The part-mushroom burgers, pioneered in the United States, where WRI esimates about 10 billion burgers are eaten each year, are now available to buy in supermarkets, and are served in some schools and office canteens as well.
On Monday, the burgers will also launch at SONIC drive-in fast-food chains around the United States. The restaurant said it will roll out the part-mushroom burgers in all of its restaurants.
“It’s beginning to really grow in the United States. It’s getting a lot of industry and consumer traction, and we think it has the opportunity to be a global solution,” said Vennard.
CUT THE LABEL
Eating too much meat has been linked to obesity, heart disease, diabetes and certain cancers, pushing some governments, including China, to encourage people to cut back.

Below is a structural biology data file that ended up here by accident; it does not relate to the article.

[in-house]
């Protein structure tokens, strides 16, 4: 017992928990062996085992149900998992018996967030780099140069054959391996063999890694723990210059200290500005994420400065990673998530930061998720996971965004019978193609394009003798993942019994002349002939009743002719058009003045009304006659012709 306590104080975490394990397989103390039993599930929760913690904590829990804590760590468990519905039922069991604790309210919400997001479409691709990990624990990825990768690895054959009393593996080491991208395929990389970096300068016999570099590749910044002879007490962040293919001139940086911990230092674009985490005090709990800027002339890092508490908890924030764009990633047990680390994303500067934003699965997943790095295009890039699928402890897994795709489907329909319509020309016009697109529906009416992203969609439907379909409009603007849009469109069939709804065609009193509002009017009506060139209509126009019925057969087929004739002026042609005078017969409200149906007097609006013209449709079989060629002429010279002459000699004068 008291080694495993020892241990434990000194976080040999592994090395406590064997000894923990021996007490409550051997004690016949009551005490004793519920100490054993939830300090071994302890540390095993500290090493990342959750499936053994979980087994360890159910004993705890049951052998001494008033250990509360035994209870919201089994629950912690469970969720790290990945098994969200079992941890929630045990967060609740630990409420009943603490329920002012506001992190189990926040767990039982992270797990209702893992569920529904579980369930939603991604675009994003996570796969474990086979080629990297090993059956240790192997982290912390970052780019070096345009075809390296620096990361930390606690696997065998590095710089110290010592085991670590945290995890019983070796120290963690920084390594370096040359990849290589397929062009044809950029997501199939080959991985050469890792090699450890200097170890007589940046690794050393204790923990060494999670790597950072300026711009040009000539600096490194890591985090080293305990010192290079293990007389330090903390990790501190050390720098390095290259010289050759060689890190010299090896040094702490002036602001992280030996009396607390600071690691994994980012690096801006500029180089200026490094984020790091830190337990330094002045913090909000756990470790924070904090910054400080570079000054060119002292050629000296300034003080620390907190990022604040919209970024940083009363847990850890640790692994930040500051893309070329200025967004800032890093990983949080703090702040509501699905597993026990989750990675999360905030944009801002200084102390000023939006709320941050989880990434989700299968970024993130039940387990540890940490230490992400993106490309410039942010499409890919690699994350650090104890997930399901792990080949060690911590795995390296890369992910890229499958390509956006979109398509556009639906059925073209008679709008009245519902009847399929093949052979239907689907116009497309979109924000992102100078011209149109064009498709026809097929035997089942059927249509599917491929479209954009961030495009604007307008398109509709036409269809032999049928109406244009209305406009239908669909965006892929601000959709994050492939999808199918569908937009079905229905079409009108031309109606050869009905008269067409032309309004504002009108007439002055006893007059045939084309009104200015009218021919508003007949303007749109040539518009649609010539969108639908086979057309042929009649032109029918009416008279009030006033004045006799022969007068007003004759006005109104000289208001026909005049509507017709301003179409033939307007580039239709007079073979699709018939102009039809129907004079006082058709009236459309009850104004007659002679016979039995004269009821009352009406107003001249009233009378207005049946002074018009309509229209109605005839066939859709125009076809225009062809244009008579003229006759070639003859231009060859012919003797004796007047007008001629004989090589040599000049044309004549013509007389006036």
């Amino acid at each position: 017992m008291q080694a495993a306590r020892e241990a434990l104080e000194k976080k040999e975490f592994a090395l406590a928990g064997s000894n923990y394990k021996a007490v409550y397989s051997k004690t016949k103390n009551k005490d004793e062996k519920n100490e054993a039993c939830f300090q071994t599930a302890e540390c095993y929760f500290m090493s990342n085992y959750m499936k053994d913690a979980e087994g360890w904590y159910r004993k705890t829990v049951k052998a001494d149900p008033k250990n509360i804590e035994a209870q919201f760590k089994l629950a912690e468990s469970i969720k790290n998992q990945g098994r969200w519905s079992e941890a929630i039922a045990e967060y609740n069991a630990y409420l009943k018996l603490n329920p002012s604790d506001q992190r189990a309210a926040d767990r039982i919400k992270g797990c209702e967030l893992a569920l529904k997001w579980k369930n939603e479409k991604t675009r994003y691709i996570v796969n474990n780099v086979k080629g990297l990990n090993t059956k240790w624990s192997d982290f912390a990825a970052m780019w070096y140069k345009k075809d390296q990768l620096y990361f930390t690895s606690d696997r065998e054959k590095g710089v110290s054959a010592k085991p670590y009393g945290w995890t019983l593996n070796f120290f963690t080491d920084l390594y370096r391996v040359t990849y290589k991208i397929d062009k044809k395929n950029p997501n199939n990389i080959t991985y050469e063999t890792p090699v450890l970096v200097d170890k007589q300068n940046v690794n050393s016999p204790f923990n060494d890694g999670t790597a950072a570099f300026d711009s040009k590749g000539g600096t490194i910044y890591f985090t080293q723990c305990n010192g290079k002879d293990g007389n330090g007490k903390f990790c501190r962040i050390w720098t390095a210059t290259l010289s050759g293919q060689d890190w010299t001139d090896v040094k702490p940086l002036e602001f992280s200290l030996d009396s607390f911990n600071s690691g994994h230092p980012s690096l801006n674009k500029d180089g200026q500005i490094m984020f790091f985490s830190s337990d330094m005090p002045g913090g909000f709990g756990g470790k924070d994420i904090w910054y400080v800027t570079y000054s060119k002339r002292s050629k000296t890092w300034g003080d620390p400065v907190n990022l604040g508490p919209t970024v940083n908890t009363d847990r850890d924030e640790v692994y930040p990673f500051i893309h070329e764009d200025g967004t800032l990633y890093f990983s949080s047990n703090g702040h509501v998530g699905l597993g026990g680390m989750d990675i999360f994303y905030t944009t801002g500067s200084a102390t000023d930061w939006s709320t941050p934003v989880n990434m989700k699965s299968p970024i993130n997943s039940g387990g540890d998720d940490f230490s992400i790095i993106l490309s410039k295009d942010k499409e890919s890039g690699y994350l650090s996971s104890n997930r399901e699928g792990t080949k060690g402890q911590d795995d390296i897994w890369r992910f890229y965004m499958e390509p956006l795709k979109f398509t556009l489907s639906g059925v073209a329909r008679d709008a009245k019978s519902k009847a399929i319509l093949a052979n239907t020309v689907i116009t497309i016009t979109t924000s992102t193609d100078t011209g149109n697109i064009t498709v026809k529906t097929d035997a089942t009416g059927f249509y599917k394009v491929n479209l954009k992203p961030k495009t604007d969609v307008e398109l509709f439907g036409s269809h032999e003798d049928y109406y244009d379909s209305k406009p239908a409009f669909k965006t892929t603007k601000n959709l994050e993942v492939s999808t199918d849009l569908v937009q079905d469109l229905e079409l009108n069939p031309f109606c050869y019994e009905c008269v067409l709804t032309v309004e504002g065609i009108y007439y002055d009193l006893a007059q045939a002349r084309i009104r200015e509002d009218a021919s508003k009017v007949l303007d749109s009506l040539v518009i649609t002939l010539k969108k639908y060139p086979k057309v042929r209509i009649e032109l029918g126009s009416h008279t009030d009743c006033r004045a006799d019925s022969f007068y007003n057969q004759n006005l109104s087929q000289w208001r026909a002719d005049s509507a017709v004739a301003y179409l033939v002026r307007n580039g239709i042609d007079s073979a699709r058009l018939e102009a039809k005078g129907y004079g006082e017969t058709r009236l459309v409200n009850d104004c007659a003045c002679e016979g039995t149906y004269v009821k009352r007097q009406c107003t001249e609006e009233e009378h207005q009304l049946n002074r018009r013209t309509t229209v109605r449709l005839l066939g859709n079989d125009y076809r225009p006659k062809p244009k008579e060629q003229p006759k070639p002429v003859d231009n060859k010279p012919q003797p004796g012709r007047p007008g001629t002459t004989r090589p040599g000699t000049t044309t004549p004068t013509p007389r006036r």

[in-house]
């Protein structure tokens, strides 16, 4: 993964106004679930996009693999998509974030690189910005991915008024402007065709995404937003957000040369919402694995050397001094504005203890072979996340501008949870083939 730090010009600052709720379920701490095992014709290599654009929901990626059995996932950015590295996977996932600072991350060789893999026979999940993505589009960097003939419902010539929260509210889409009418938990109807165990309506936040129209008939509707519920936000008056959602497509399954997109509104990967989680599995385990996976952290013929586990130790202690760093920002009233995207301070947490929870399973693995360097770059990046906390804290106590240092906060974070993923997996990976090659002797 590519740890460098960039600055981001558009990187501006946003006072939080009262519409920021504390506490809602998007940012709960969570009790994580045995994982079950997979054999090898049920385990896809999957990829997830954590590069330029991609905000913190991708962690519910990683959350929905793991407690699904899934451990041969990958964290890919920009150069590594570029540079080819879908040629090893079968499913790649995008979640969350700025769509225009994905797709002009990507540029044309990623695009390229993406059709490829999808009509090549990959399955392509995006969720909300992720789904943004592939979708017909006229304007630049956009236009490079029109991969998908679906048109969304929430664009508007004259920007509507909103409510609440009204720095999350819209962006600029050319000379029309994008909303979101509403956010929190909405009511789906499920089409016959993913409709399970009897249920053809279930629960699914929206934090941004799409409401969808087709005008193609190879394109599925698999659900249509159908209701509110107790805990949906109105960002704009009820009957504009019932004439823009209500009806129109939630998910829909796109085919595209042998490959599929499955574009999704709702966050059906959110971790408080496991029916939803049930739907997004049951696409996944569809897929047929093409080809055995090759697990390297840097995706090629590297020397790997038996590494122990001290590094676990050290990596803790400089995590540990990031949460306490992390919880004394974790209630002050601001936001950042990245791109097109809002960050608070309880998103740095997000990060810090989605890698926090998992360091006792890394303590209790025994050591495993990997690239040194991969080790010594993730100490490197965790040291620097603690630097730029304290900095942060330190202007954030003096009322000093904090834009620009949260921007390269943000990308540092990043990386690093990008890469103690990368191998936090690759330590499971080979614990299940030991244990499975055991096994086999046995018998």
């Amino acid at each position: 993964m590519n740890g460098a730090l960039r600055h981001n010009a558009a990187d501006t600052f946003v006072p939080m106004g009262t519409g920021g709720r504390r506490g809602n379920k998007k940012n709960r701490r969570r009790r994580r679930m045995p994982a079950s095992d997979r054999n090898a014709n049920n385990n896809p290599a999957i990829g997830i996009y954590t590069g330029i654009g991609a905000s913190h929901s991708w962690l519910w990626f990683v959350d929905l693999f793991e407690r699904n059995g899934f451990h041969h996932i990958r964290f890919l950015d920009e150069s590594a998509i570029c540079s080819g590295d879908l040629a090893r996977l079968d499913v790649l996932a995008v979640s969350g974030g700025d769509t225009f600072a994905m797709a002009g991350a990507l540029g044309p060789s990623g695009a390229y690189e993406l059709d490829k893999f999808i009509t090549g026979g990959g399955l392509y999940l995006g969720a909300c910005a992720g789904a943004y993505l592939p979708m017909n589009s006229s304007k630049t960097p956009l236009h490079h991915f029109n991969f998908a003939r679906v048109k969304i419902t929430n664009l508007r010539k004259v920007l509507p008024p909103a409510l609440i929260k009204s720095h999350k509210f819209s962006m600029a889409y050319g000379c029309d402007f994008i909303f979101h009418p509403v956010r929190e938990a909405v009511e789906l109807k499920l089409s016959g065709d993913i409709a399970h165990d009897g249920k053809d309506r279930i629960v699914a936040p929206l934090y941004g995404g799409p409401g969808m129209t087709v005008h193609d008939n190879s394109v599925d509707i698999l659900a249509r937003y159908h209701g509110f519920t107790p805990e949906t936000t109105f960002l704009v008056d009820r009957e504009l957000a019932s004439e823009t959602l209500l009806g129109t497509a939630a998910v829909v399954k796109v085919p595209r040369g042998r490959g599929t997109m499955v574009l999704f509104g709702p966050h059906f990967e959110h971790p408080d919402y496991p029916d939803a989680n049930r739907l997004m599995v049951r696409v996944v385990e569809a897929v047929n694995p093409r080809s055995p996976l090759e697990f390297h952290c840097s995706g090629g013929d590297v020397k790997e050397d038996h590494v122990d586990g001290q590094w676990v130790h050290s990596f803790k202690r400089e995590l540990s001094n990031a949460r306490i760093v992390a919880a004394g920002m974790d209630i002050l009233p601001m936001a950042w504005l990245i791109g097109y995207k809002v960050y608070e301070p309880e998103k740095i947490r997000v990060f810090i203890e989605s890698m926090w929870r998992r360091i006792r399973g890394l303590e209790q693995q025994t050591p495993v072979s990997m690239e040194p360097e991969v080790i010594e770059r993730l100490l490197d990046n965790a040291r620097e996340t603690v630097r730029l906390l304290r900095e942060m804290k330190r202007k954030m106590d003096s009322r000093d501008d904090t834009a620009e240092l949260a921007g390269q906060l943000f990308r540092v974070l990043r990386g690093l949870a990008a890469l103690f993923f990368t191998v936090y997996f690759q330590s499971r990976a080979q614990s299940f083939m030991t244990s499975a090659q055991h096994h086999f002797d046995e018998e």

But labelling foods as “vegetarian” or “healthy” can put off shoppers and people in restaurants, some researchers say.
Linda Bacon, a behavioral scientist and former global strategy director at Mars, Inc, has studied how people’s choices in a restaurant depend on where vegetarian dishes are placed on a menu.
She found that when pea risotto and ricotta and spinach ravioli were clustered at the end of the menu under the heading “Vegetarian dishes,” people were 56 percent less likely to order them than if they were listed as the first and last dish on a unified menu — one that also included king prawns, fish and chips, steak, and hamburgers.
“This and other similar research shows that restaurateurs can influence their customers to eat more vegetables and less meat,” she wrote in a blog post. “All they need to do is change the design of the menu.”
Using decadent-sounding descriptions also boosts sales of vegetable dishes, according to researchers at Stanford University.
When the university canteen used labels like “sweet sizzlin’ green beans and crispy shallots,” “zesty ginger-turmeric sweet potatoes” and “rich buttery roasted sweet corn,” they sold significantly more than if the same dishes were given health-promoting labels, or simply called beans or sweet potatoes.